Ashes of Time Redux | Film | Pittsburgh | Pittsburgh City Paper

Ashes of Time Redux

Memory hurts more than swords in Wong Kar-wai's drama set in long-ago China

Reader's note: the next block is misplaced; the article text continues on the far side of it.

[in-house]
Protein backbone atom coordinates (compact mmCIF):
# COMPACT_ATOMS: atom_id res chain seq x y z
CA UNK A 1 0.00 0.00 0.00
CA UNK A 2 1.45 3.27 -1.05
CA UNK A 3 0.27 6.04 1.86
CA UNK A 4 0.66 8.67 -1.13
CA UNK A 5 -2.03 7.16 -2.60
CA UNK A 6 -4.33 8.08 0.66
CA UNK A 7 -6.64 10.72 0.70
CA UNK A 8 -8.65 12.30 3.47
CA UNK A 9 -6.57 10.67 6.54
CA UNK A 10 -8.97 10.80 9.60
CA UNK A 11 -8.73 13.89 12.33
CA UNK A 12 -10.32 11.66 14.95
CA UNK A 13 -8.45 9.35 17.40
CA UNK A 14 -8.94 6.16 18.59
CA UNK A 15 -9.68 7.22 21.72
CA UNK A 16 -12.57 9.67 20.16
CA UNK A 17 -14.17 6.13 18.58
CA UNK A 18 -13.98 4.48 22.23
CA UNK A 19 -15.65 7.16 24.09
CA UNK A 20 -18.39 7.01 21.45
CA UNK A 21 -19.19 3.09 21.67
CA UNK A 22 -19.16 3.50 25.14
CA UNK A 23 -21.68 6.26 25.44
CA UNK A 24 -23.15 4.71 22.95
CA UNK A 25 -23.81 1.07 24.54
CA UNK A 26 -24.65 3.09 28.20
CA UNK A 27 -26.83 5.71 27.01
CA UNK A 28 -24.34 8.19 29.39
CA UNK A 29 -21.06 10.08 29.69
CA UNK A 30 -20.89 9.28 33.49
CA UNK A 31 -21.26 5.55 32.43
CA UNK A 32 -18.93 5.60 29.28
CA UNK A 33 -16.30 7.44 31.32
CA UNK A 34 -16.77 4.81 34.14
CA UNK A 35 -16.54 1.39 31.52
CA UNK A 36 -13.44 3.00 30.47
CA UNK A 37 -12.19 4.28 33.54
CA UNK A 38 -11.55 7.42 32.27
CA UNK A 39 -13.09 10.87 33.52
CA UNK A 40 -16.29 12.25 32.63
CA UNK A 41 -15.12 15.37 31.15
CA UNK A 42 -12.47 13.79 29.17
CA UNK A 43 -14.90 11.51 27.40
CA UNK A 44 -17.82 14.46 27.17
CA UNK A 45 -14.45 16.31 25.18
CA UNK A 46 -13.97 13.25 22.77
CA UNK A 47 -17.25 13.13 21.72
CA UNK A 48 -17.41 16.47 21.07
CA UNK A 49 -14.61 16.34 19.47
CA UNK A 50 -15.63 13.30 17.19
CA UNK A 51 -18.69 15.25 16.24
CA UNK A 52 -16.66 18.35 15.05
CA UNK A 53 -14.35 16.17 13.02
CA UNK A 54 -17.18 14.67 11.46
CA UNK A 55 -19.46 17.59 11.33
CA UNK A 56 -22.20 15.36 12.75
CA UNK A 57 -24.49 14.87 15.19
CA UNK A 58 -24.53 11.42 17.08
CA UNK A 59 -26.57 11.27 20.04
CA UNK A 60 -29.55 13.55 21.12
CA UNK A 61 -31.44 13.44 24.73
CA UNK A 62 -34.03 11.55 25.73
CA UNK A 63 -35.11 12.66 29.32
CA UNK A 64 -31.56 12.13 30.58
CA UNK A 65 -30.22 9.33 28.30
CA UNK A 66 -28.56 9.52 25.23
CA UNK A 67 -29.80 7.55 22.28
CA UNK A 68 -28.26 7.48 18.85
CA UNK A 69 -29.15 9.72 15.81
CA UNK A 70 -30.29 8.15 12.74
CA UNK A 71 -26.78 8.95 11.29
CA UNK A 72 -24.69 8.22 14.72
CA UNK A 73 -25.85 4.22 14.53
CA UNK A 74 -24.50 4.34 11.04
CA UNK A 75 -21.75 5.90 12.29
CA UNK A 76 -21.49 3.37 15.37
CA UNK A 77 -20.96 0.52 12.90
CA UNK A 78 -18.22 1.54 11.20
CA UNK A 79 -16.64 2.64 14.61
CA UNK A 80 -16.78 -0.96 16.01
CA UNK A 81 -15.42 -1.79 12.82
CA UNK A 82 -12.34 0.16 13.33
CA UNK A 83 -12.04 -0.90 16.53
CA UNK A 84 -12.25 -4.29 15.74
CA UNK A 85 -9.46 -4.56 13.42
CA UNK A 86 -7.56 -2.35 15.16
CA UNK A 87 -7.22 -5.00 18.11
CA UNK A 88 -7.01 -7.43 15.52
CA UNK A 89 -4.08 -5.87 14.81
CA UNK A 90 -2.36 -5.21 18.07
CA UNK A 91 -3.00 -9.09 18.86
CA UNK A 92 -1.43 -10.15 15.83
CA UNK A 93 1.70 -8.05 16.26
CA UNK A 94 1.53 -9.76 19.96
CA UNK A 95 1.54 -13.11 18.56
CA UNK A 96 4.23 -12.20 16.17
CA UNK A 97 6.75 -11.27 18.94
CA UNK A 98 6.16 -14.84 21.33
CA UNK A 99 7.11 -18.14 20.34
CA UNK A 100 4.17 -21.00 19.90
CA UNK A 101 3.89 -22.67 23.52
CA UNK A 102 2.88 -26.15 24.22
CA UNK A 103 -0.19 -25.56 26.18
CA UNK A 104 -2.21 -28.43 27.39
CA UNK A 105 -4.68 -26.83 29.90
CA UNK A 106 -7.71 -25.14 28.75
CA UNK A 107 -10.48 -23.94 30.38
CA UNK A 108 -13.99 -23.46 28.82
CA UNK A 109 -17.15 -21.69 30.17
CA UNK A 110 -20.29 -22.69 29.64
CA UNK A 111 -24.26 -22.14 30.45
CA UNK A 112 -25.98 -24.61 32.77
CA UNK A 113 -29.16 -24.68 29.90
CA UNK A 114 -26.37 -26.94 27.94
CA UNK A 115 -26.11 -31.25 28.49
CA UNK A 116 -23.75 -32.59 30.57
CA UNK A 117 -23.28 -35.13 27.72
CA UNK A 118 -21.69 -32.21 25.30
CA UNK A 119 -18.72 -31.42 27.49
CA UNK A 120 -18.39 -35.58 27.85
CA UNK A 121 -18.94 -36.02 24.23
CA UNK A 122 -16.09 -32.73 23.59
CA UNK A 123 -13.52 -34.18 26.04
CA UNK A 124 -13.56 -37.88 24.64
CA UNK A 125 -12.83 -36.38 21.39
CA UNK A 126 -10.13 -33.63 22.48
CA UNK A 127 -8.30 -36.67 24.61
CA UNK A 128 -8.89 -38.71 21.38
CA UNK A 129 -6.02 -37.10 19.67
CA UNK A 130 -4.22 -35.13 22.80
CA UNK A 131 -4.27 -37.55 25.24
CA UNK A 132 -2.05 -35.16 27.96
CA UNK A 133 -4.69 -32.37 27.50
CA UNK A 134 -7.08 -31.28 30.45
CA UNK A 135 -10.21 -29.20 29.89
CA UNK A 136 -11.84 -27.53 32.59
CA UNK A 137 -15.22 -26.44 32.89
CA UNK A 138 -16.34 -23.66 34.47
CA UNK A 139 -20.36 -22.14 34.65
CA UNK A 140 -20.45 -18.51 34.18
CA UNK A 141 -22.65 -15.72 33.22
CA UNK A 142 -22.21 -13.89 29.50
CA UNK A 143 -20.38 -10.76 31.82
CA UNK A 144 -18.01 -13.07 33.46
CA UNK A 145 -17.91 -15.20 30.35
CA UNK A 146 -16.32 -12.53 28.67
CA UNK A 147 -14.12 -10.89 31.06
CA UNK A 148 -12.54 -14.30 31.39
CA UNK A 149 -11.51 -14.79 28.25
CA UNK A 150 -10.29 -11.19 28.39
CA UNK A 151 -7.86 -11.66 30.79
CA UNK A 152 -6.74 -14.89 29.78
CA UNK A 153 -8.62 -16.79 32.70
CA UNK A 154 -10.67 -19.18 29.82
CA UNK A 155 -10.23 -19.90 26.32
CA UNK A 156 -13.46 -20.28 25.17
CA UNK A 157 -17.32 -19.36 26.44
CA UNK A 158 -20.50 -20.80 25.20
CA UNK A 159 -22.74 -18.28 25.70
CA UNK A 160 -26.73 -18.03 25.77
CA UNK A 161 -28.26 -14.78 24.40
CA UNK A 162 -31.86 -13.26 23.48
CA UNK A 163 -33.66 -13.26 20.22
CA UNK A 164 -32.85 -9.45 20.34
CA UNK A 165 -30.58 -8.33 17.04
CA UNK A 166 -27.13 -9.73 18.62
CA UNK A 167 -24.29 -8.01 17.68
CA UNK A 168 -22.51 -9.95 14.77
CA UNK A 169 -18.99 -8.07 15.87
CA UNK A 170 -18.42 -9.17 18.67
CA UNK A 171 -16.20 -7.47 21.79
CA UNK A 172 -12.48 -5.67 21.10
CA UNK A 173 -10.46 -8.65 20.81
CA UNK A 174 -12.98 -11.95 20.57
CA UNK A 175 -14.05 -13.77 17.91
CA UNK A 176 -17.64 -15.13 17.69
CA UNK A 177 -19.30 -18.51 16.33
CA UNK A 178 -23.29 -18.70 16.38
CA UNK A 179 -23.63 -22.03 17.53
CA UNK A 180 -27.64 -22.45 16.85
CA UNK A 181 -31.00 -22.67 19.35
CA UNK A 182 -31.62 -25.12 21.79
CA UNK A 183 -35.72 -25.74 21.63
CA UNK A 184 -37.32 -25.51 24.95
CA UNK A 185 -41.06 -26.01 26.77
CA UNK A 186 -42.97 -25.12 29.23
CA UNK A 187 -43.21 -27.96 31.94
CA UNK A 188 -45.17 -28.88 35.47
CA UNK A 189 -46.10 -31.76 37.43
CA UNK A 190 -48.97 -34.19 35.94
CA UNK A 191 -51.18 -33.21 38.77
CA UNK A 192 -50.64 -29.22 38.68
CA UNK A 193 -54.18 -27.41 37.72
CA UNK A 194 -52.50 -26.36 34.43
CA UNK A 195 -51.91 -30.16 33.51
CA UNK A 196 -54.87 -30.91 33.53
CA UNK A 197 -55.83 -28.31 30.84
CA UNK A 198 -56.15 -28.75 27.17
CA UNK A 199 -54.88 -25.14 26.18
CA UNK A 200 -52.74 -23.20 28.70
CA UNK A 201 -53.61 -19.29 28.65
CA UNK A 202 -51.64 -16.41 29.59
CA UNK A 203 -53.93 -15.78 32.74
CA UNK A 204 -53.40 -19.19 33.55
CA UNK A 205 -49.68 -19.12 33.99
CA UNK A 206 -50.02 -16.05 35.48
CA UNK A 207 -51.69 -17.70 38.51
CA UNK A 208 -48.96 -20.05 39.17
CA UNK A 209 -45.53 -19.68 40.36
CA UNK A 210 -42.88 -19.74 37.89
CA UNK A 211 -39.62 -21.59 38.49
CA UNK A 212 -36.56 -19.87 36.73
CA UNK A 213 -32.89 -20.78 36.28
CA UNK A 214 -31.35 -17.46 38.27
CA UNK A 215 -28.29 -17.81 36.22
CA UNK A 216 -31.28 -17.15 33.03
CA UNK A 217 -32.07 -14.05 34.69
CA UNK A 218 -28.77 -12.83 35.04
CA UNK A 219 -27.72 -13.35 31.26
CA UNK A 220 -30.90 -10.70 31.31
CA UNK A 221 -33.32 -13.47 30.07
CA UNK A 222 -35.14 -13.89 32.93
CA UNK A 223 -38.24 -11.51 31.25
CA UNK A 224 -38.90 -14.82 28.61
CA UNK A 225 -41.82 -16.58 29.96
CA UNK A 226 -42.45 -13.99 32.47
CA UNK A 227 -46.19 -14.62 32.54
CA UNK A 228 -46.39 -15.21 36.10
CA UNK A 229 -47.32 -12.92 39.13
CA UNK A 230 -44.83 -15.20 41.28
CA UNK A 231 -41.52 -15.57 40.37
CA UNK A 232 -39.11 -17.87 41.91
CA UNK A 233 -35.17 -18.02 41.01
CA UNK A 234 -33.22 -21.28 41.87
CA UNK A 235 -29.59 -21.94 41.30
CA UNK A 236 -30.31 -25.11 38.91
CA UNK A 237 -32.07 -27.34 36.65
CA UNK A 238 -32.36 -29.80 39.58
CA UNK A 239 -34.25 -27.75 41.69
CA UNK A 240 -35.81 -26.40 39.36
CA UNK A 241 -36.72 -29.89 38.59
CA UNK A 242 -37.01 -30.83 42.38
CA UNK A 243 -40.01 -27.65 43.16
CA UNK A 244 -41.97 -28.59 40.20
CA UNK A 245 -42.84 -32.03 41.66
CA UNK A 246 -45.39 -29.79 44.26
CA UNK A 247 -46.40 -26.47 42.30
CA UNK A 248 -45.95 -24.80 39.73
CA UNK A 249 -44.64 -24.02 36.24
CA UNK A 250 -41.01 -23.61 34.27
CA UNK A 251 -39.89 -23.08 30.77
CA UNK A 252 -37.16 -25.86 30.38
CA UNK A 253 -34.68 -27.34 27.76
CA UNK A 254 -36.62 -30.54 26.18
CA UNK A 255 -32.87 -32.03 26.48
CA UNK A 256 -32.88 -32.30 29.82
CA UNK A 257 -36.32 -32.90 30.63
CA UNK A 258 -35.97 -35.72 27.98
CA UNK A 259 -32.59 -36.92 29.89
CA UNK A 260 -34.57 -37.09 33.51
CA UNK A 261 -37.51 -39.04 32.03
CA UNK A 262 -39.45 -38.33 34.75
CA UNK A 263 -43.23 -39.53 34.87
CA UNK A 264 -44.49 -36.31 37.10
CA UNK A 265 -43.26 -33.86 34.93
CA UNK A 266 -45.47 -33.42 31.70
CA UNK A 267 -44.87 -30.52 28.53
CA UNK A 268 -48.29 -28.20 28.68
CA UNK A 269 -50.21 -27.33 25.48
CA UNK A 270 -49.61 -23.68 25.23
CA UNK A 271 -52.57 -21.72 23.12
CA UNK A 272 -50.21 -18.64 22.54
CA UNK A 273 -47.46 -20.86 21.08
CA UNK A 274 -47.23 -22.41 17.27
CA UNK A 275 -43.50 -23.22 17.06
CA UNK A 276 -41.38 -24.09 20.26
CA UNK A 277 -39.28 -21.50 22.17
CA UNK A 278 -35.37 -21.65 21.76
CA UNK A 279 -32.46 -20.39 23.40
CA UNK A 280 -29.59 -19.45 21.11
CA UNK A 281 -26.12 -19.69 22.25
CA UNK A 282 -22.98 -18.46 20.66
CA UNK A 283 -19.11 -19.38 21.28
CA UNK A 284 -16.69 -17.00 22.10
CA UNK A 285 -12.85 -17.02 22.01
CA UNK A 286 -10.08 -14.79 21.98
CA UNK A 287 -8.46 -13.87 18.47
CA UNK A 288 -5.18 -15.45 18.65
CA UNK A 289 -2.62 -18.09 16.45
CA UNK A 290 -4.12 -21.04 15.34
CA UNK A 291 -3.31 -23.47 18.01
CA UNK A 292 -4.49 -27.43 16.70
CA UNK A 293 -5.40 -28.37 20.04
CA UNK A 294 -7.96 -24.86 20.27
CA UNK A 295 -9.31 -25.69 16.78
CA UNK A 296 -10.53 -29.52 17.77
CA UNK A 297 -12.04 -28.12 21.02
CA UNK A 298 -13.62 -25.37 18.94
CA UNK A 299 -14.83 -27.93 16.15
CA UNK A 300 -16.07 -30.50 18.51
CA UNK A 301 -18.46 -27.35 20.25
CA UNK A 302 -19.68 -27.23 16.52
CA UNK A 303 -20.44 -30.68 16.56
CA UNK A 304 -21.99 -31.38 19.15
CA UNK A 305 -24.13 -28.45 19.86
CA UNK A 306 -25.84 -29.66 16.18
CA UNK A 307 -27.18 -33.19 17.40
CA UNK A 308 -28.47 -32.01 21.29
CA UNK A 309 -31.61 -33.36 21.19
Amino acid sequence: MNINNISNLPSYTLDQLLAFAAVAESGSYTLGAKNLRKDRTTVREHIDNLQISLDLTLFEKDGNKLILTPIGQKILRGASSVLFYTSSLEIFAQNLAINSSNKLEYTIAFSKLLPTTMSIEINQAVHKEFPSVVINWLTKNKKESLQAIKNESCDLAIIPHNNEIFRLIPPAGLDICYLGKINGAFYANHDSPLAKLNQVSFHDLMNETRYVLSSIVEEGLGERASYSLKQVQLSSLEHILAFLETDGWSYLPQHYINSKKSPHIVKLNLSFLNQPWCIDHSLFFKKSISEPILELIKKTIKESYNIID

A broken-hearted man retreats to the desert, where he sets up shop as an assassin-for-hire. He ruminates about killing more than he actually draws his sword, and his hut becomes the focal point for half-a-dozen other characters seeking closure through acts of revenge. This dream-like drama is a slightly re-mixed version of Hong Kong director Wong Kar-wai's 1994 Ashes of Time. Though re-edited for clarity, Ashes is still a confusing story -- delivered in several different (at least, I thought so) voice-overs -- that ultimately makes a certain sense for the patient viewer. Fans of Wong Kar-wai's more contemporary glossy melodramas may be put off by this wuxia (a stylized, Eastern adventure genre in which solitary heroes pursue knowledge or honor, and whose quests are often marked by the slightly fantastic). On the other hand, Ashes won't satisfy fans of martial-arts flicks; it's really for those who wouldn't mind a meditative film about love, loss, the passage of time and the vagaries of memory spiced up with the odd bit of slow-motion swordplay. The gorgeous cinematography is courtesy of the director's right-hand lensman, Christopher Doyle. Color-saturated landscapes and a top-notch cast, which includes Leslie Cheung, both Tony Leungs, Maggie Cheung and Brigitte Lin, help keep this occasionally ponderous affair afloat. In Mandarin and Cantonese, with subtitles. Starts Fri., Dec. 12. Harris

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